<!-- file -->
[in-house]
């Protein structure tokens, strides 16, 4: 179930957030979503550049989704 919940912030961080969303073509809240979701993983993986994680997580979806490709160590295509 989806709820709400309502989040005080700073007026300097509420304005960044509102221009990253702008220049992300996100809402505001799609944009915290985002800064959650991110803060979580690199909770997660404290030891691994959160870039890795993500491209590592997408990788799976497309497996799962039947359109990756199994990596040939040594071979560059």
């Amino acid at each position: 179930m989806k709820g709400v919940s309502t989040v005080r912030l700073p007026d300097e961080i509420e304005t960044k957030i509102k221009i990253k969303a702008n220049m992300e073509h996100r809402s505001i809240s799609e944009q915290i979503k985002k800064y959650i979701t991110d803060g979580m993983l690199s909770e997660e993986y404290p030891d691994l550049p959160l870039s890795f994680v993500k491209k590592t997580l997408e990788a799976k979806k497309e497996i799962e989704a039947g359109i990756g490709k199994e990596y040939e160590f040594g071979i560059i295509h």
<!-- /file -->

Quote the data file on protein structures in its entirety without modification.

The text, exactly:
[in-house]
């Protein structure tokens, strides 16, 4: 179930957030979503550049989704 919940912030961080969303073509809240979701993983993986994680997580979806490709160590295509 989806709820709400309502989040005080700073007026300097509420304005960044509102221009990253702008220049992300996100809402505001799609944009915290985002800064959650991110803060979580690199909770997660404290030891691994959160870039890795993500491209590592997408990788799976497309497996799962039947359109990756199994990596040939040594071979560059």
């Amino acid at each position: 179930m989806k709820g709400v919940s309502t989040v005080r912030l700073p007026d300097e961080i509420e304005t960044k957030i509102k221009i990253k969303a702008n220049m992300e073509h996100r809402s505001i809240s799609e944009q915290i979503k985002k800064y959650i979701t991110d803060g979580m993983l690199s909770e997660e993986y404290p030891d691994l550049p959160l870039s890795f994680v993500k491209k590592t997580l997408e990788a799976k979806k497309e497996i799962e989704a039947g359109i990756g490709k199994e990596y040939e160590f040594g071979i560059i295509h």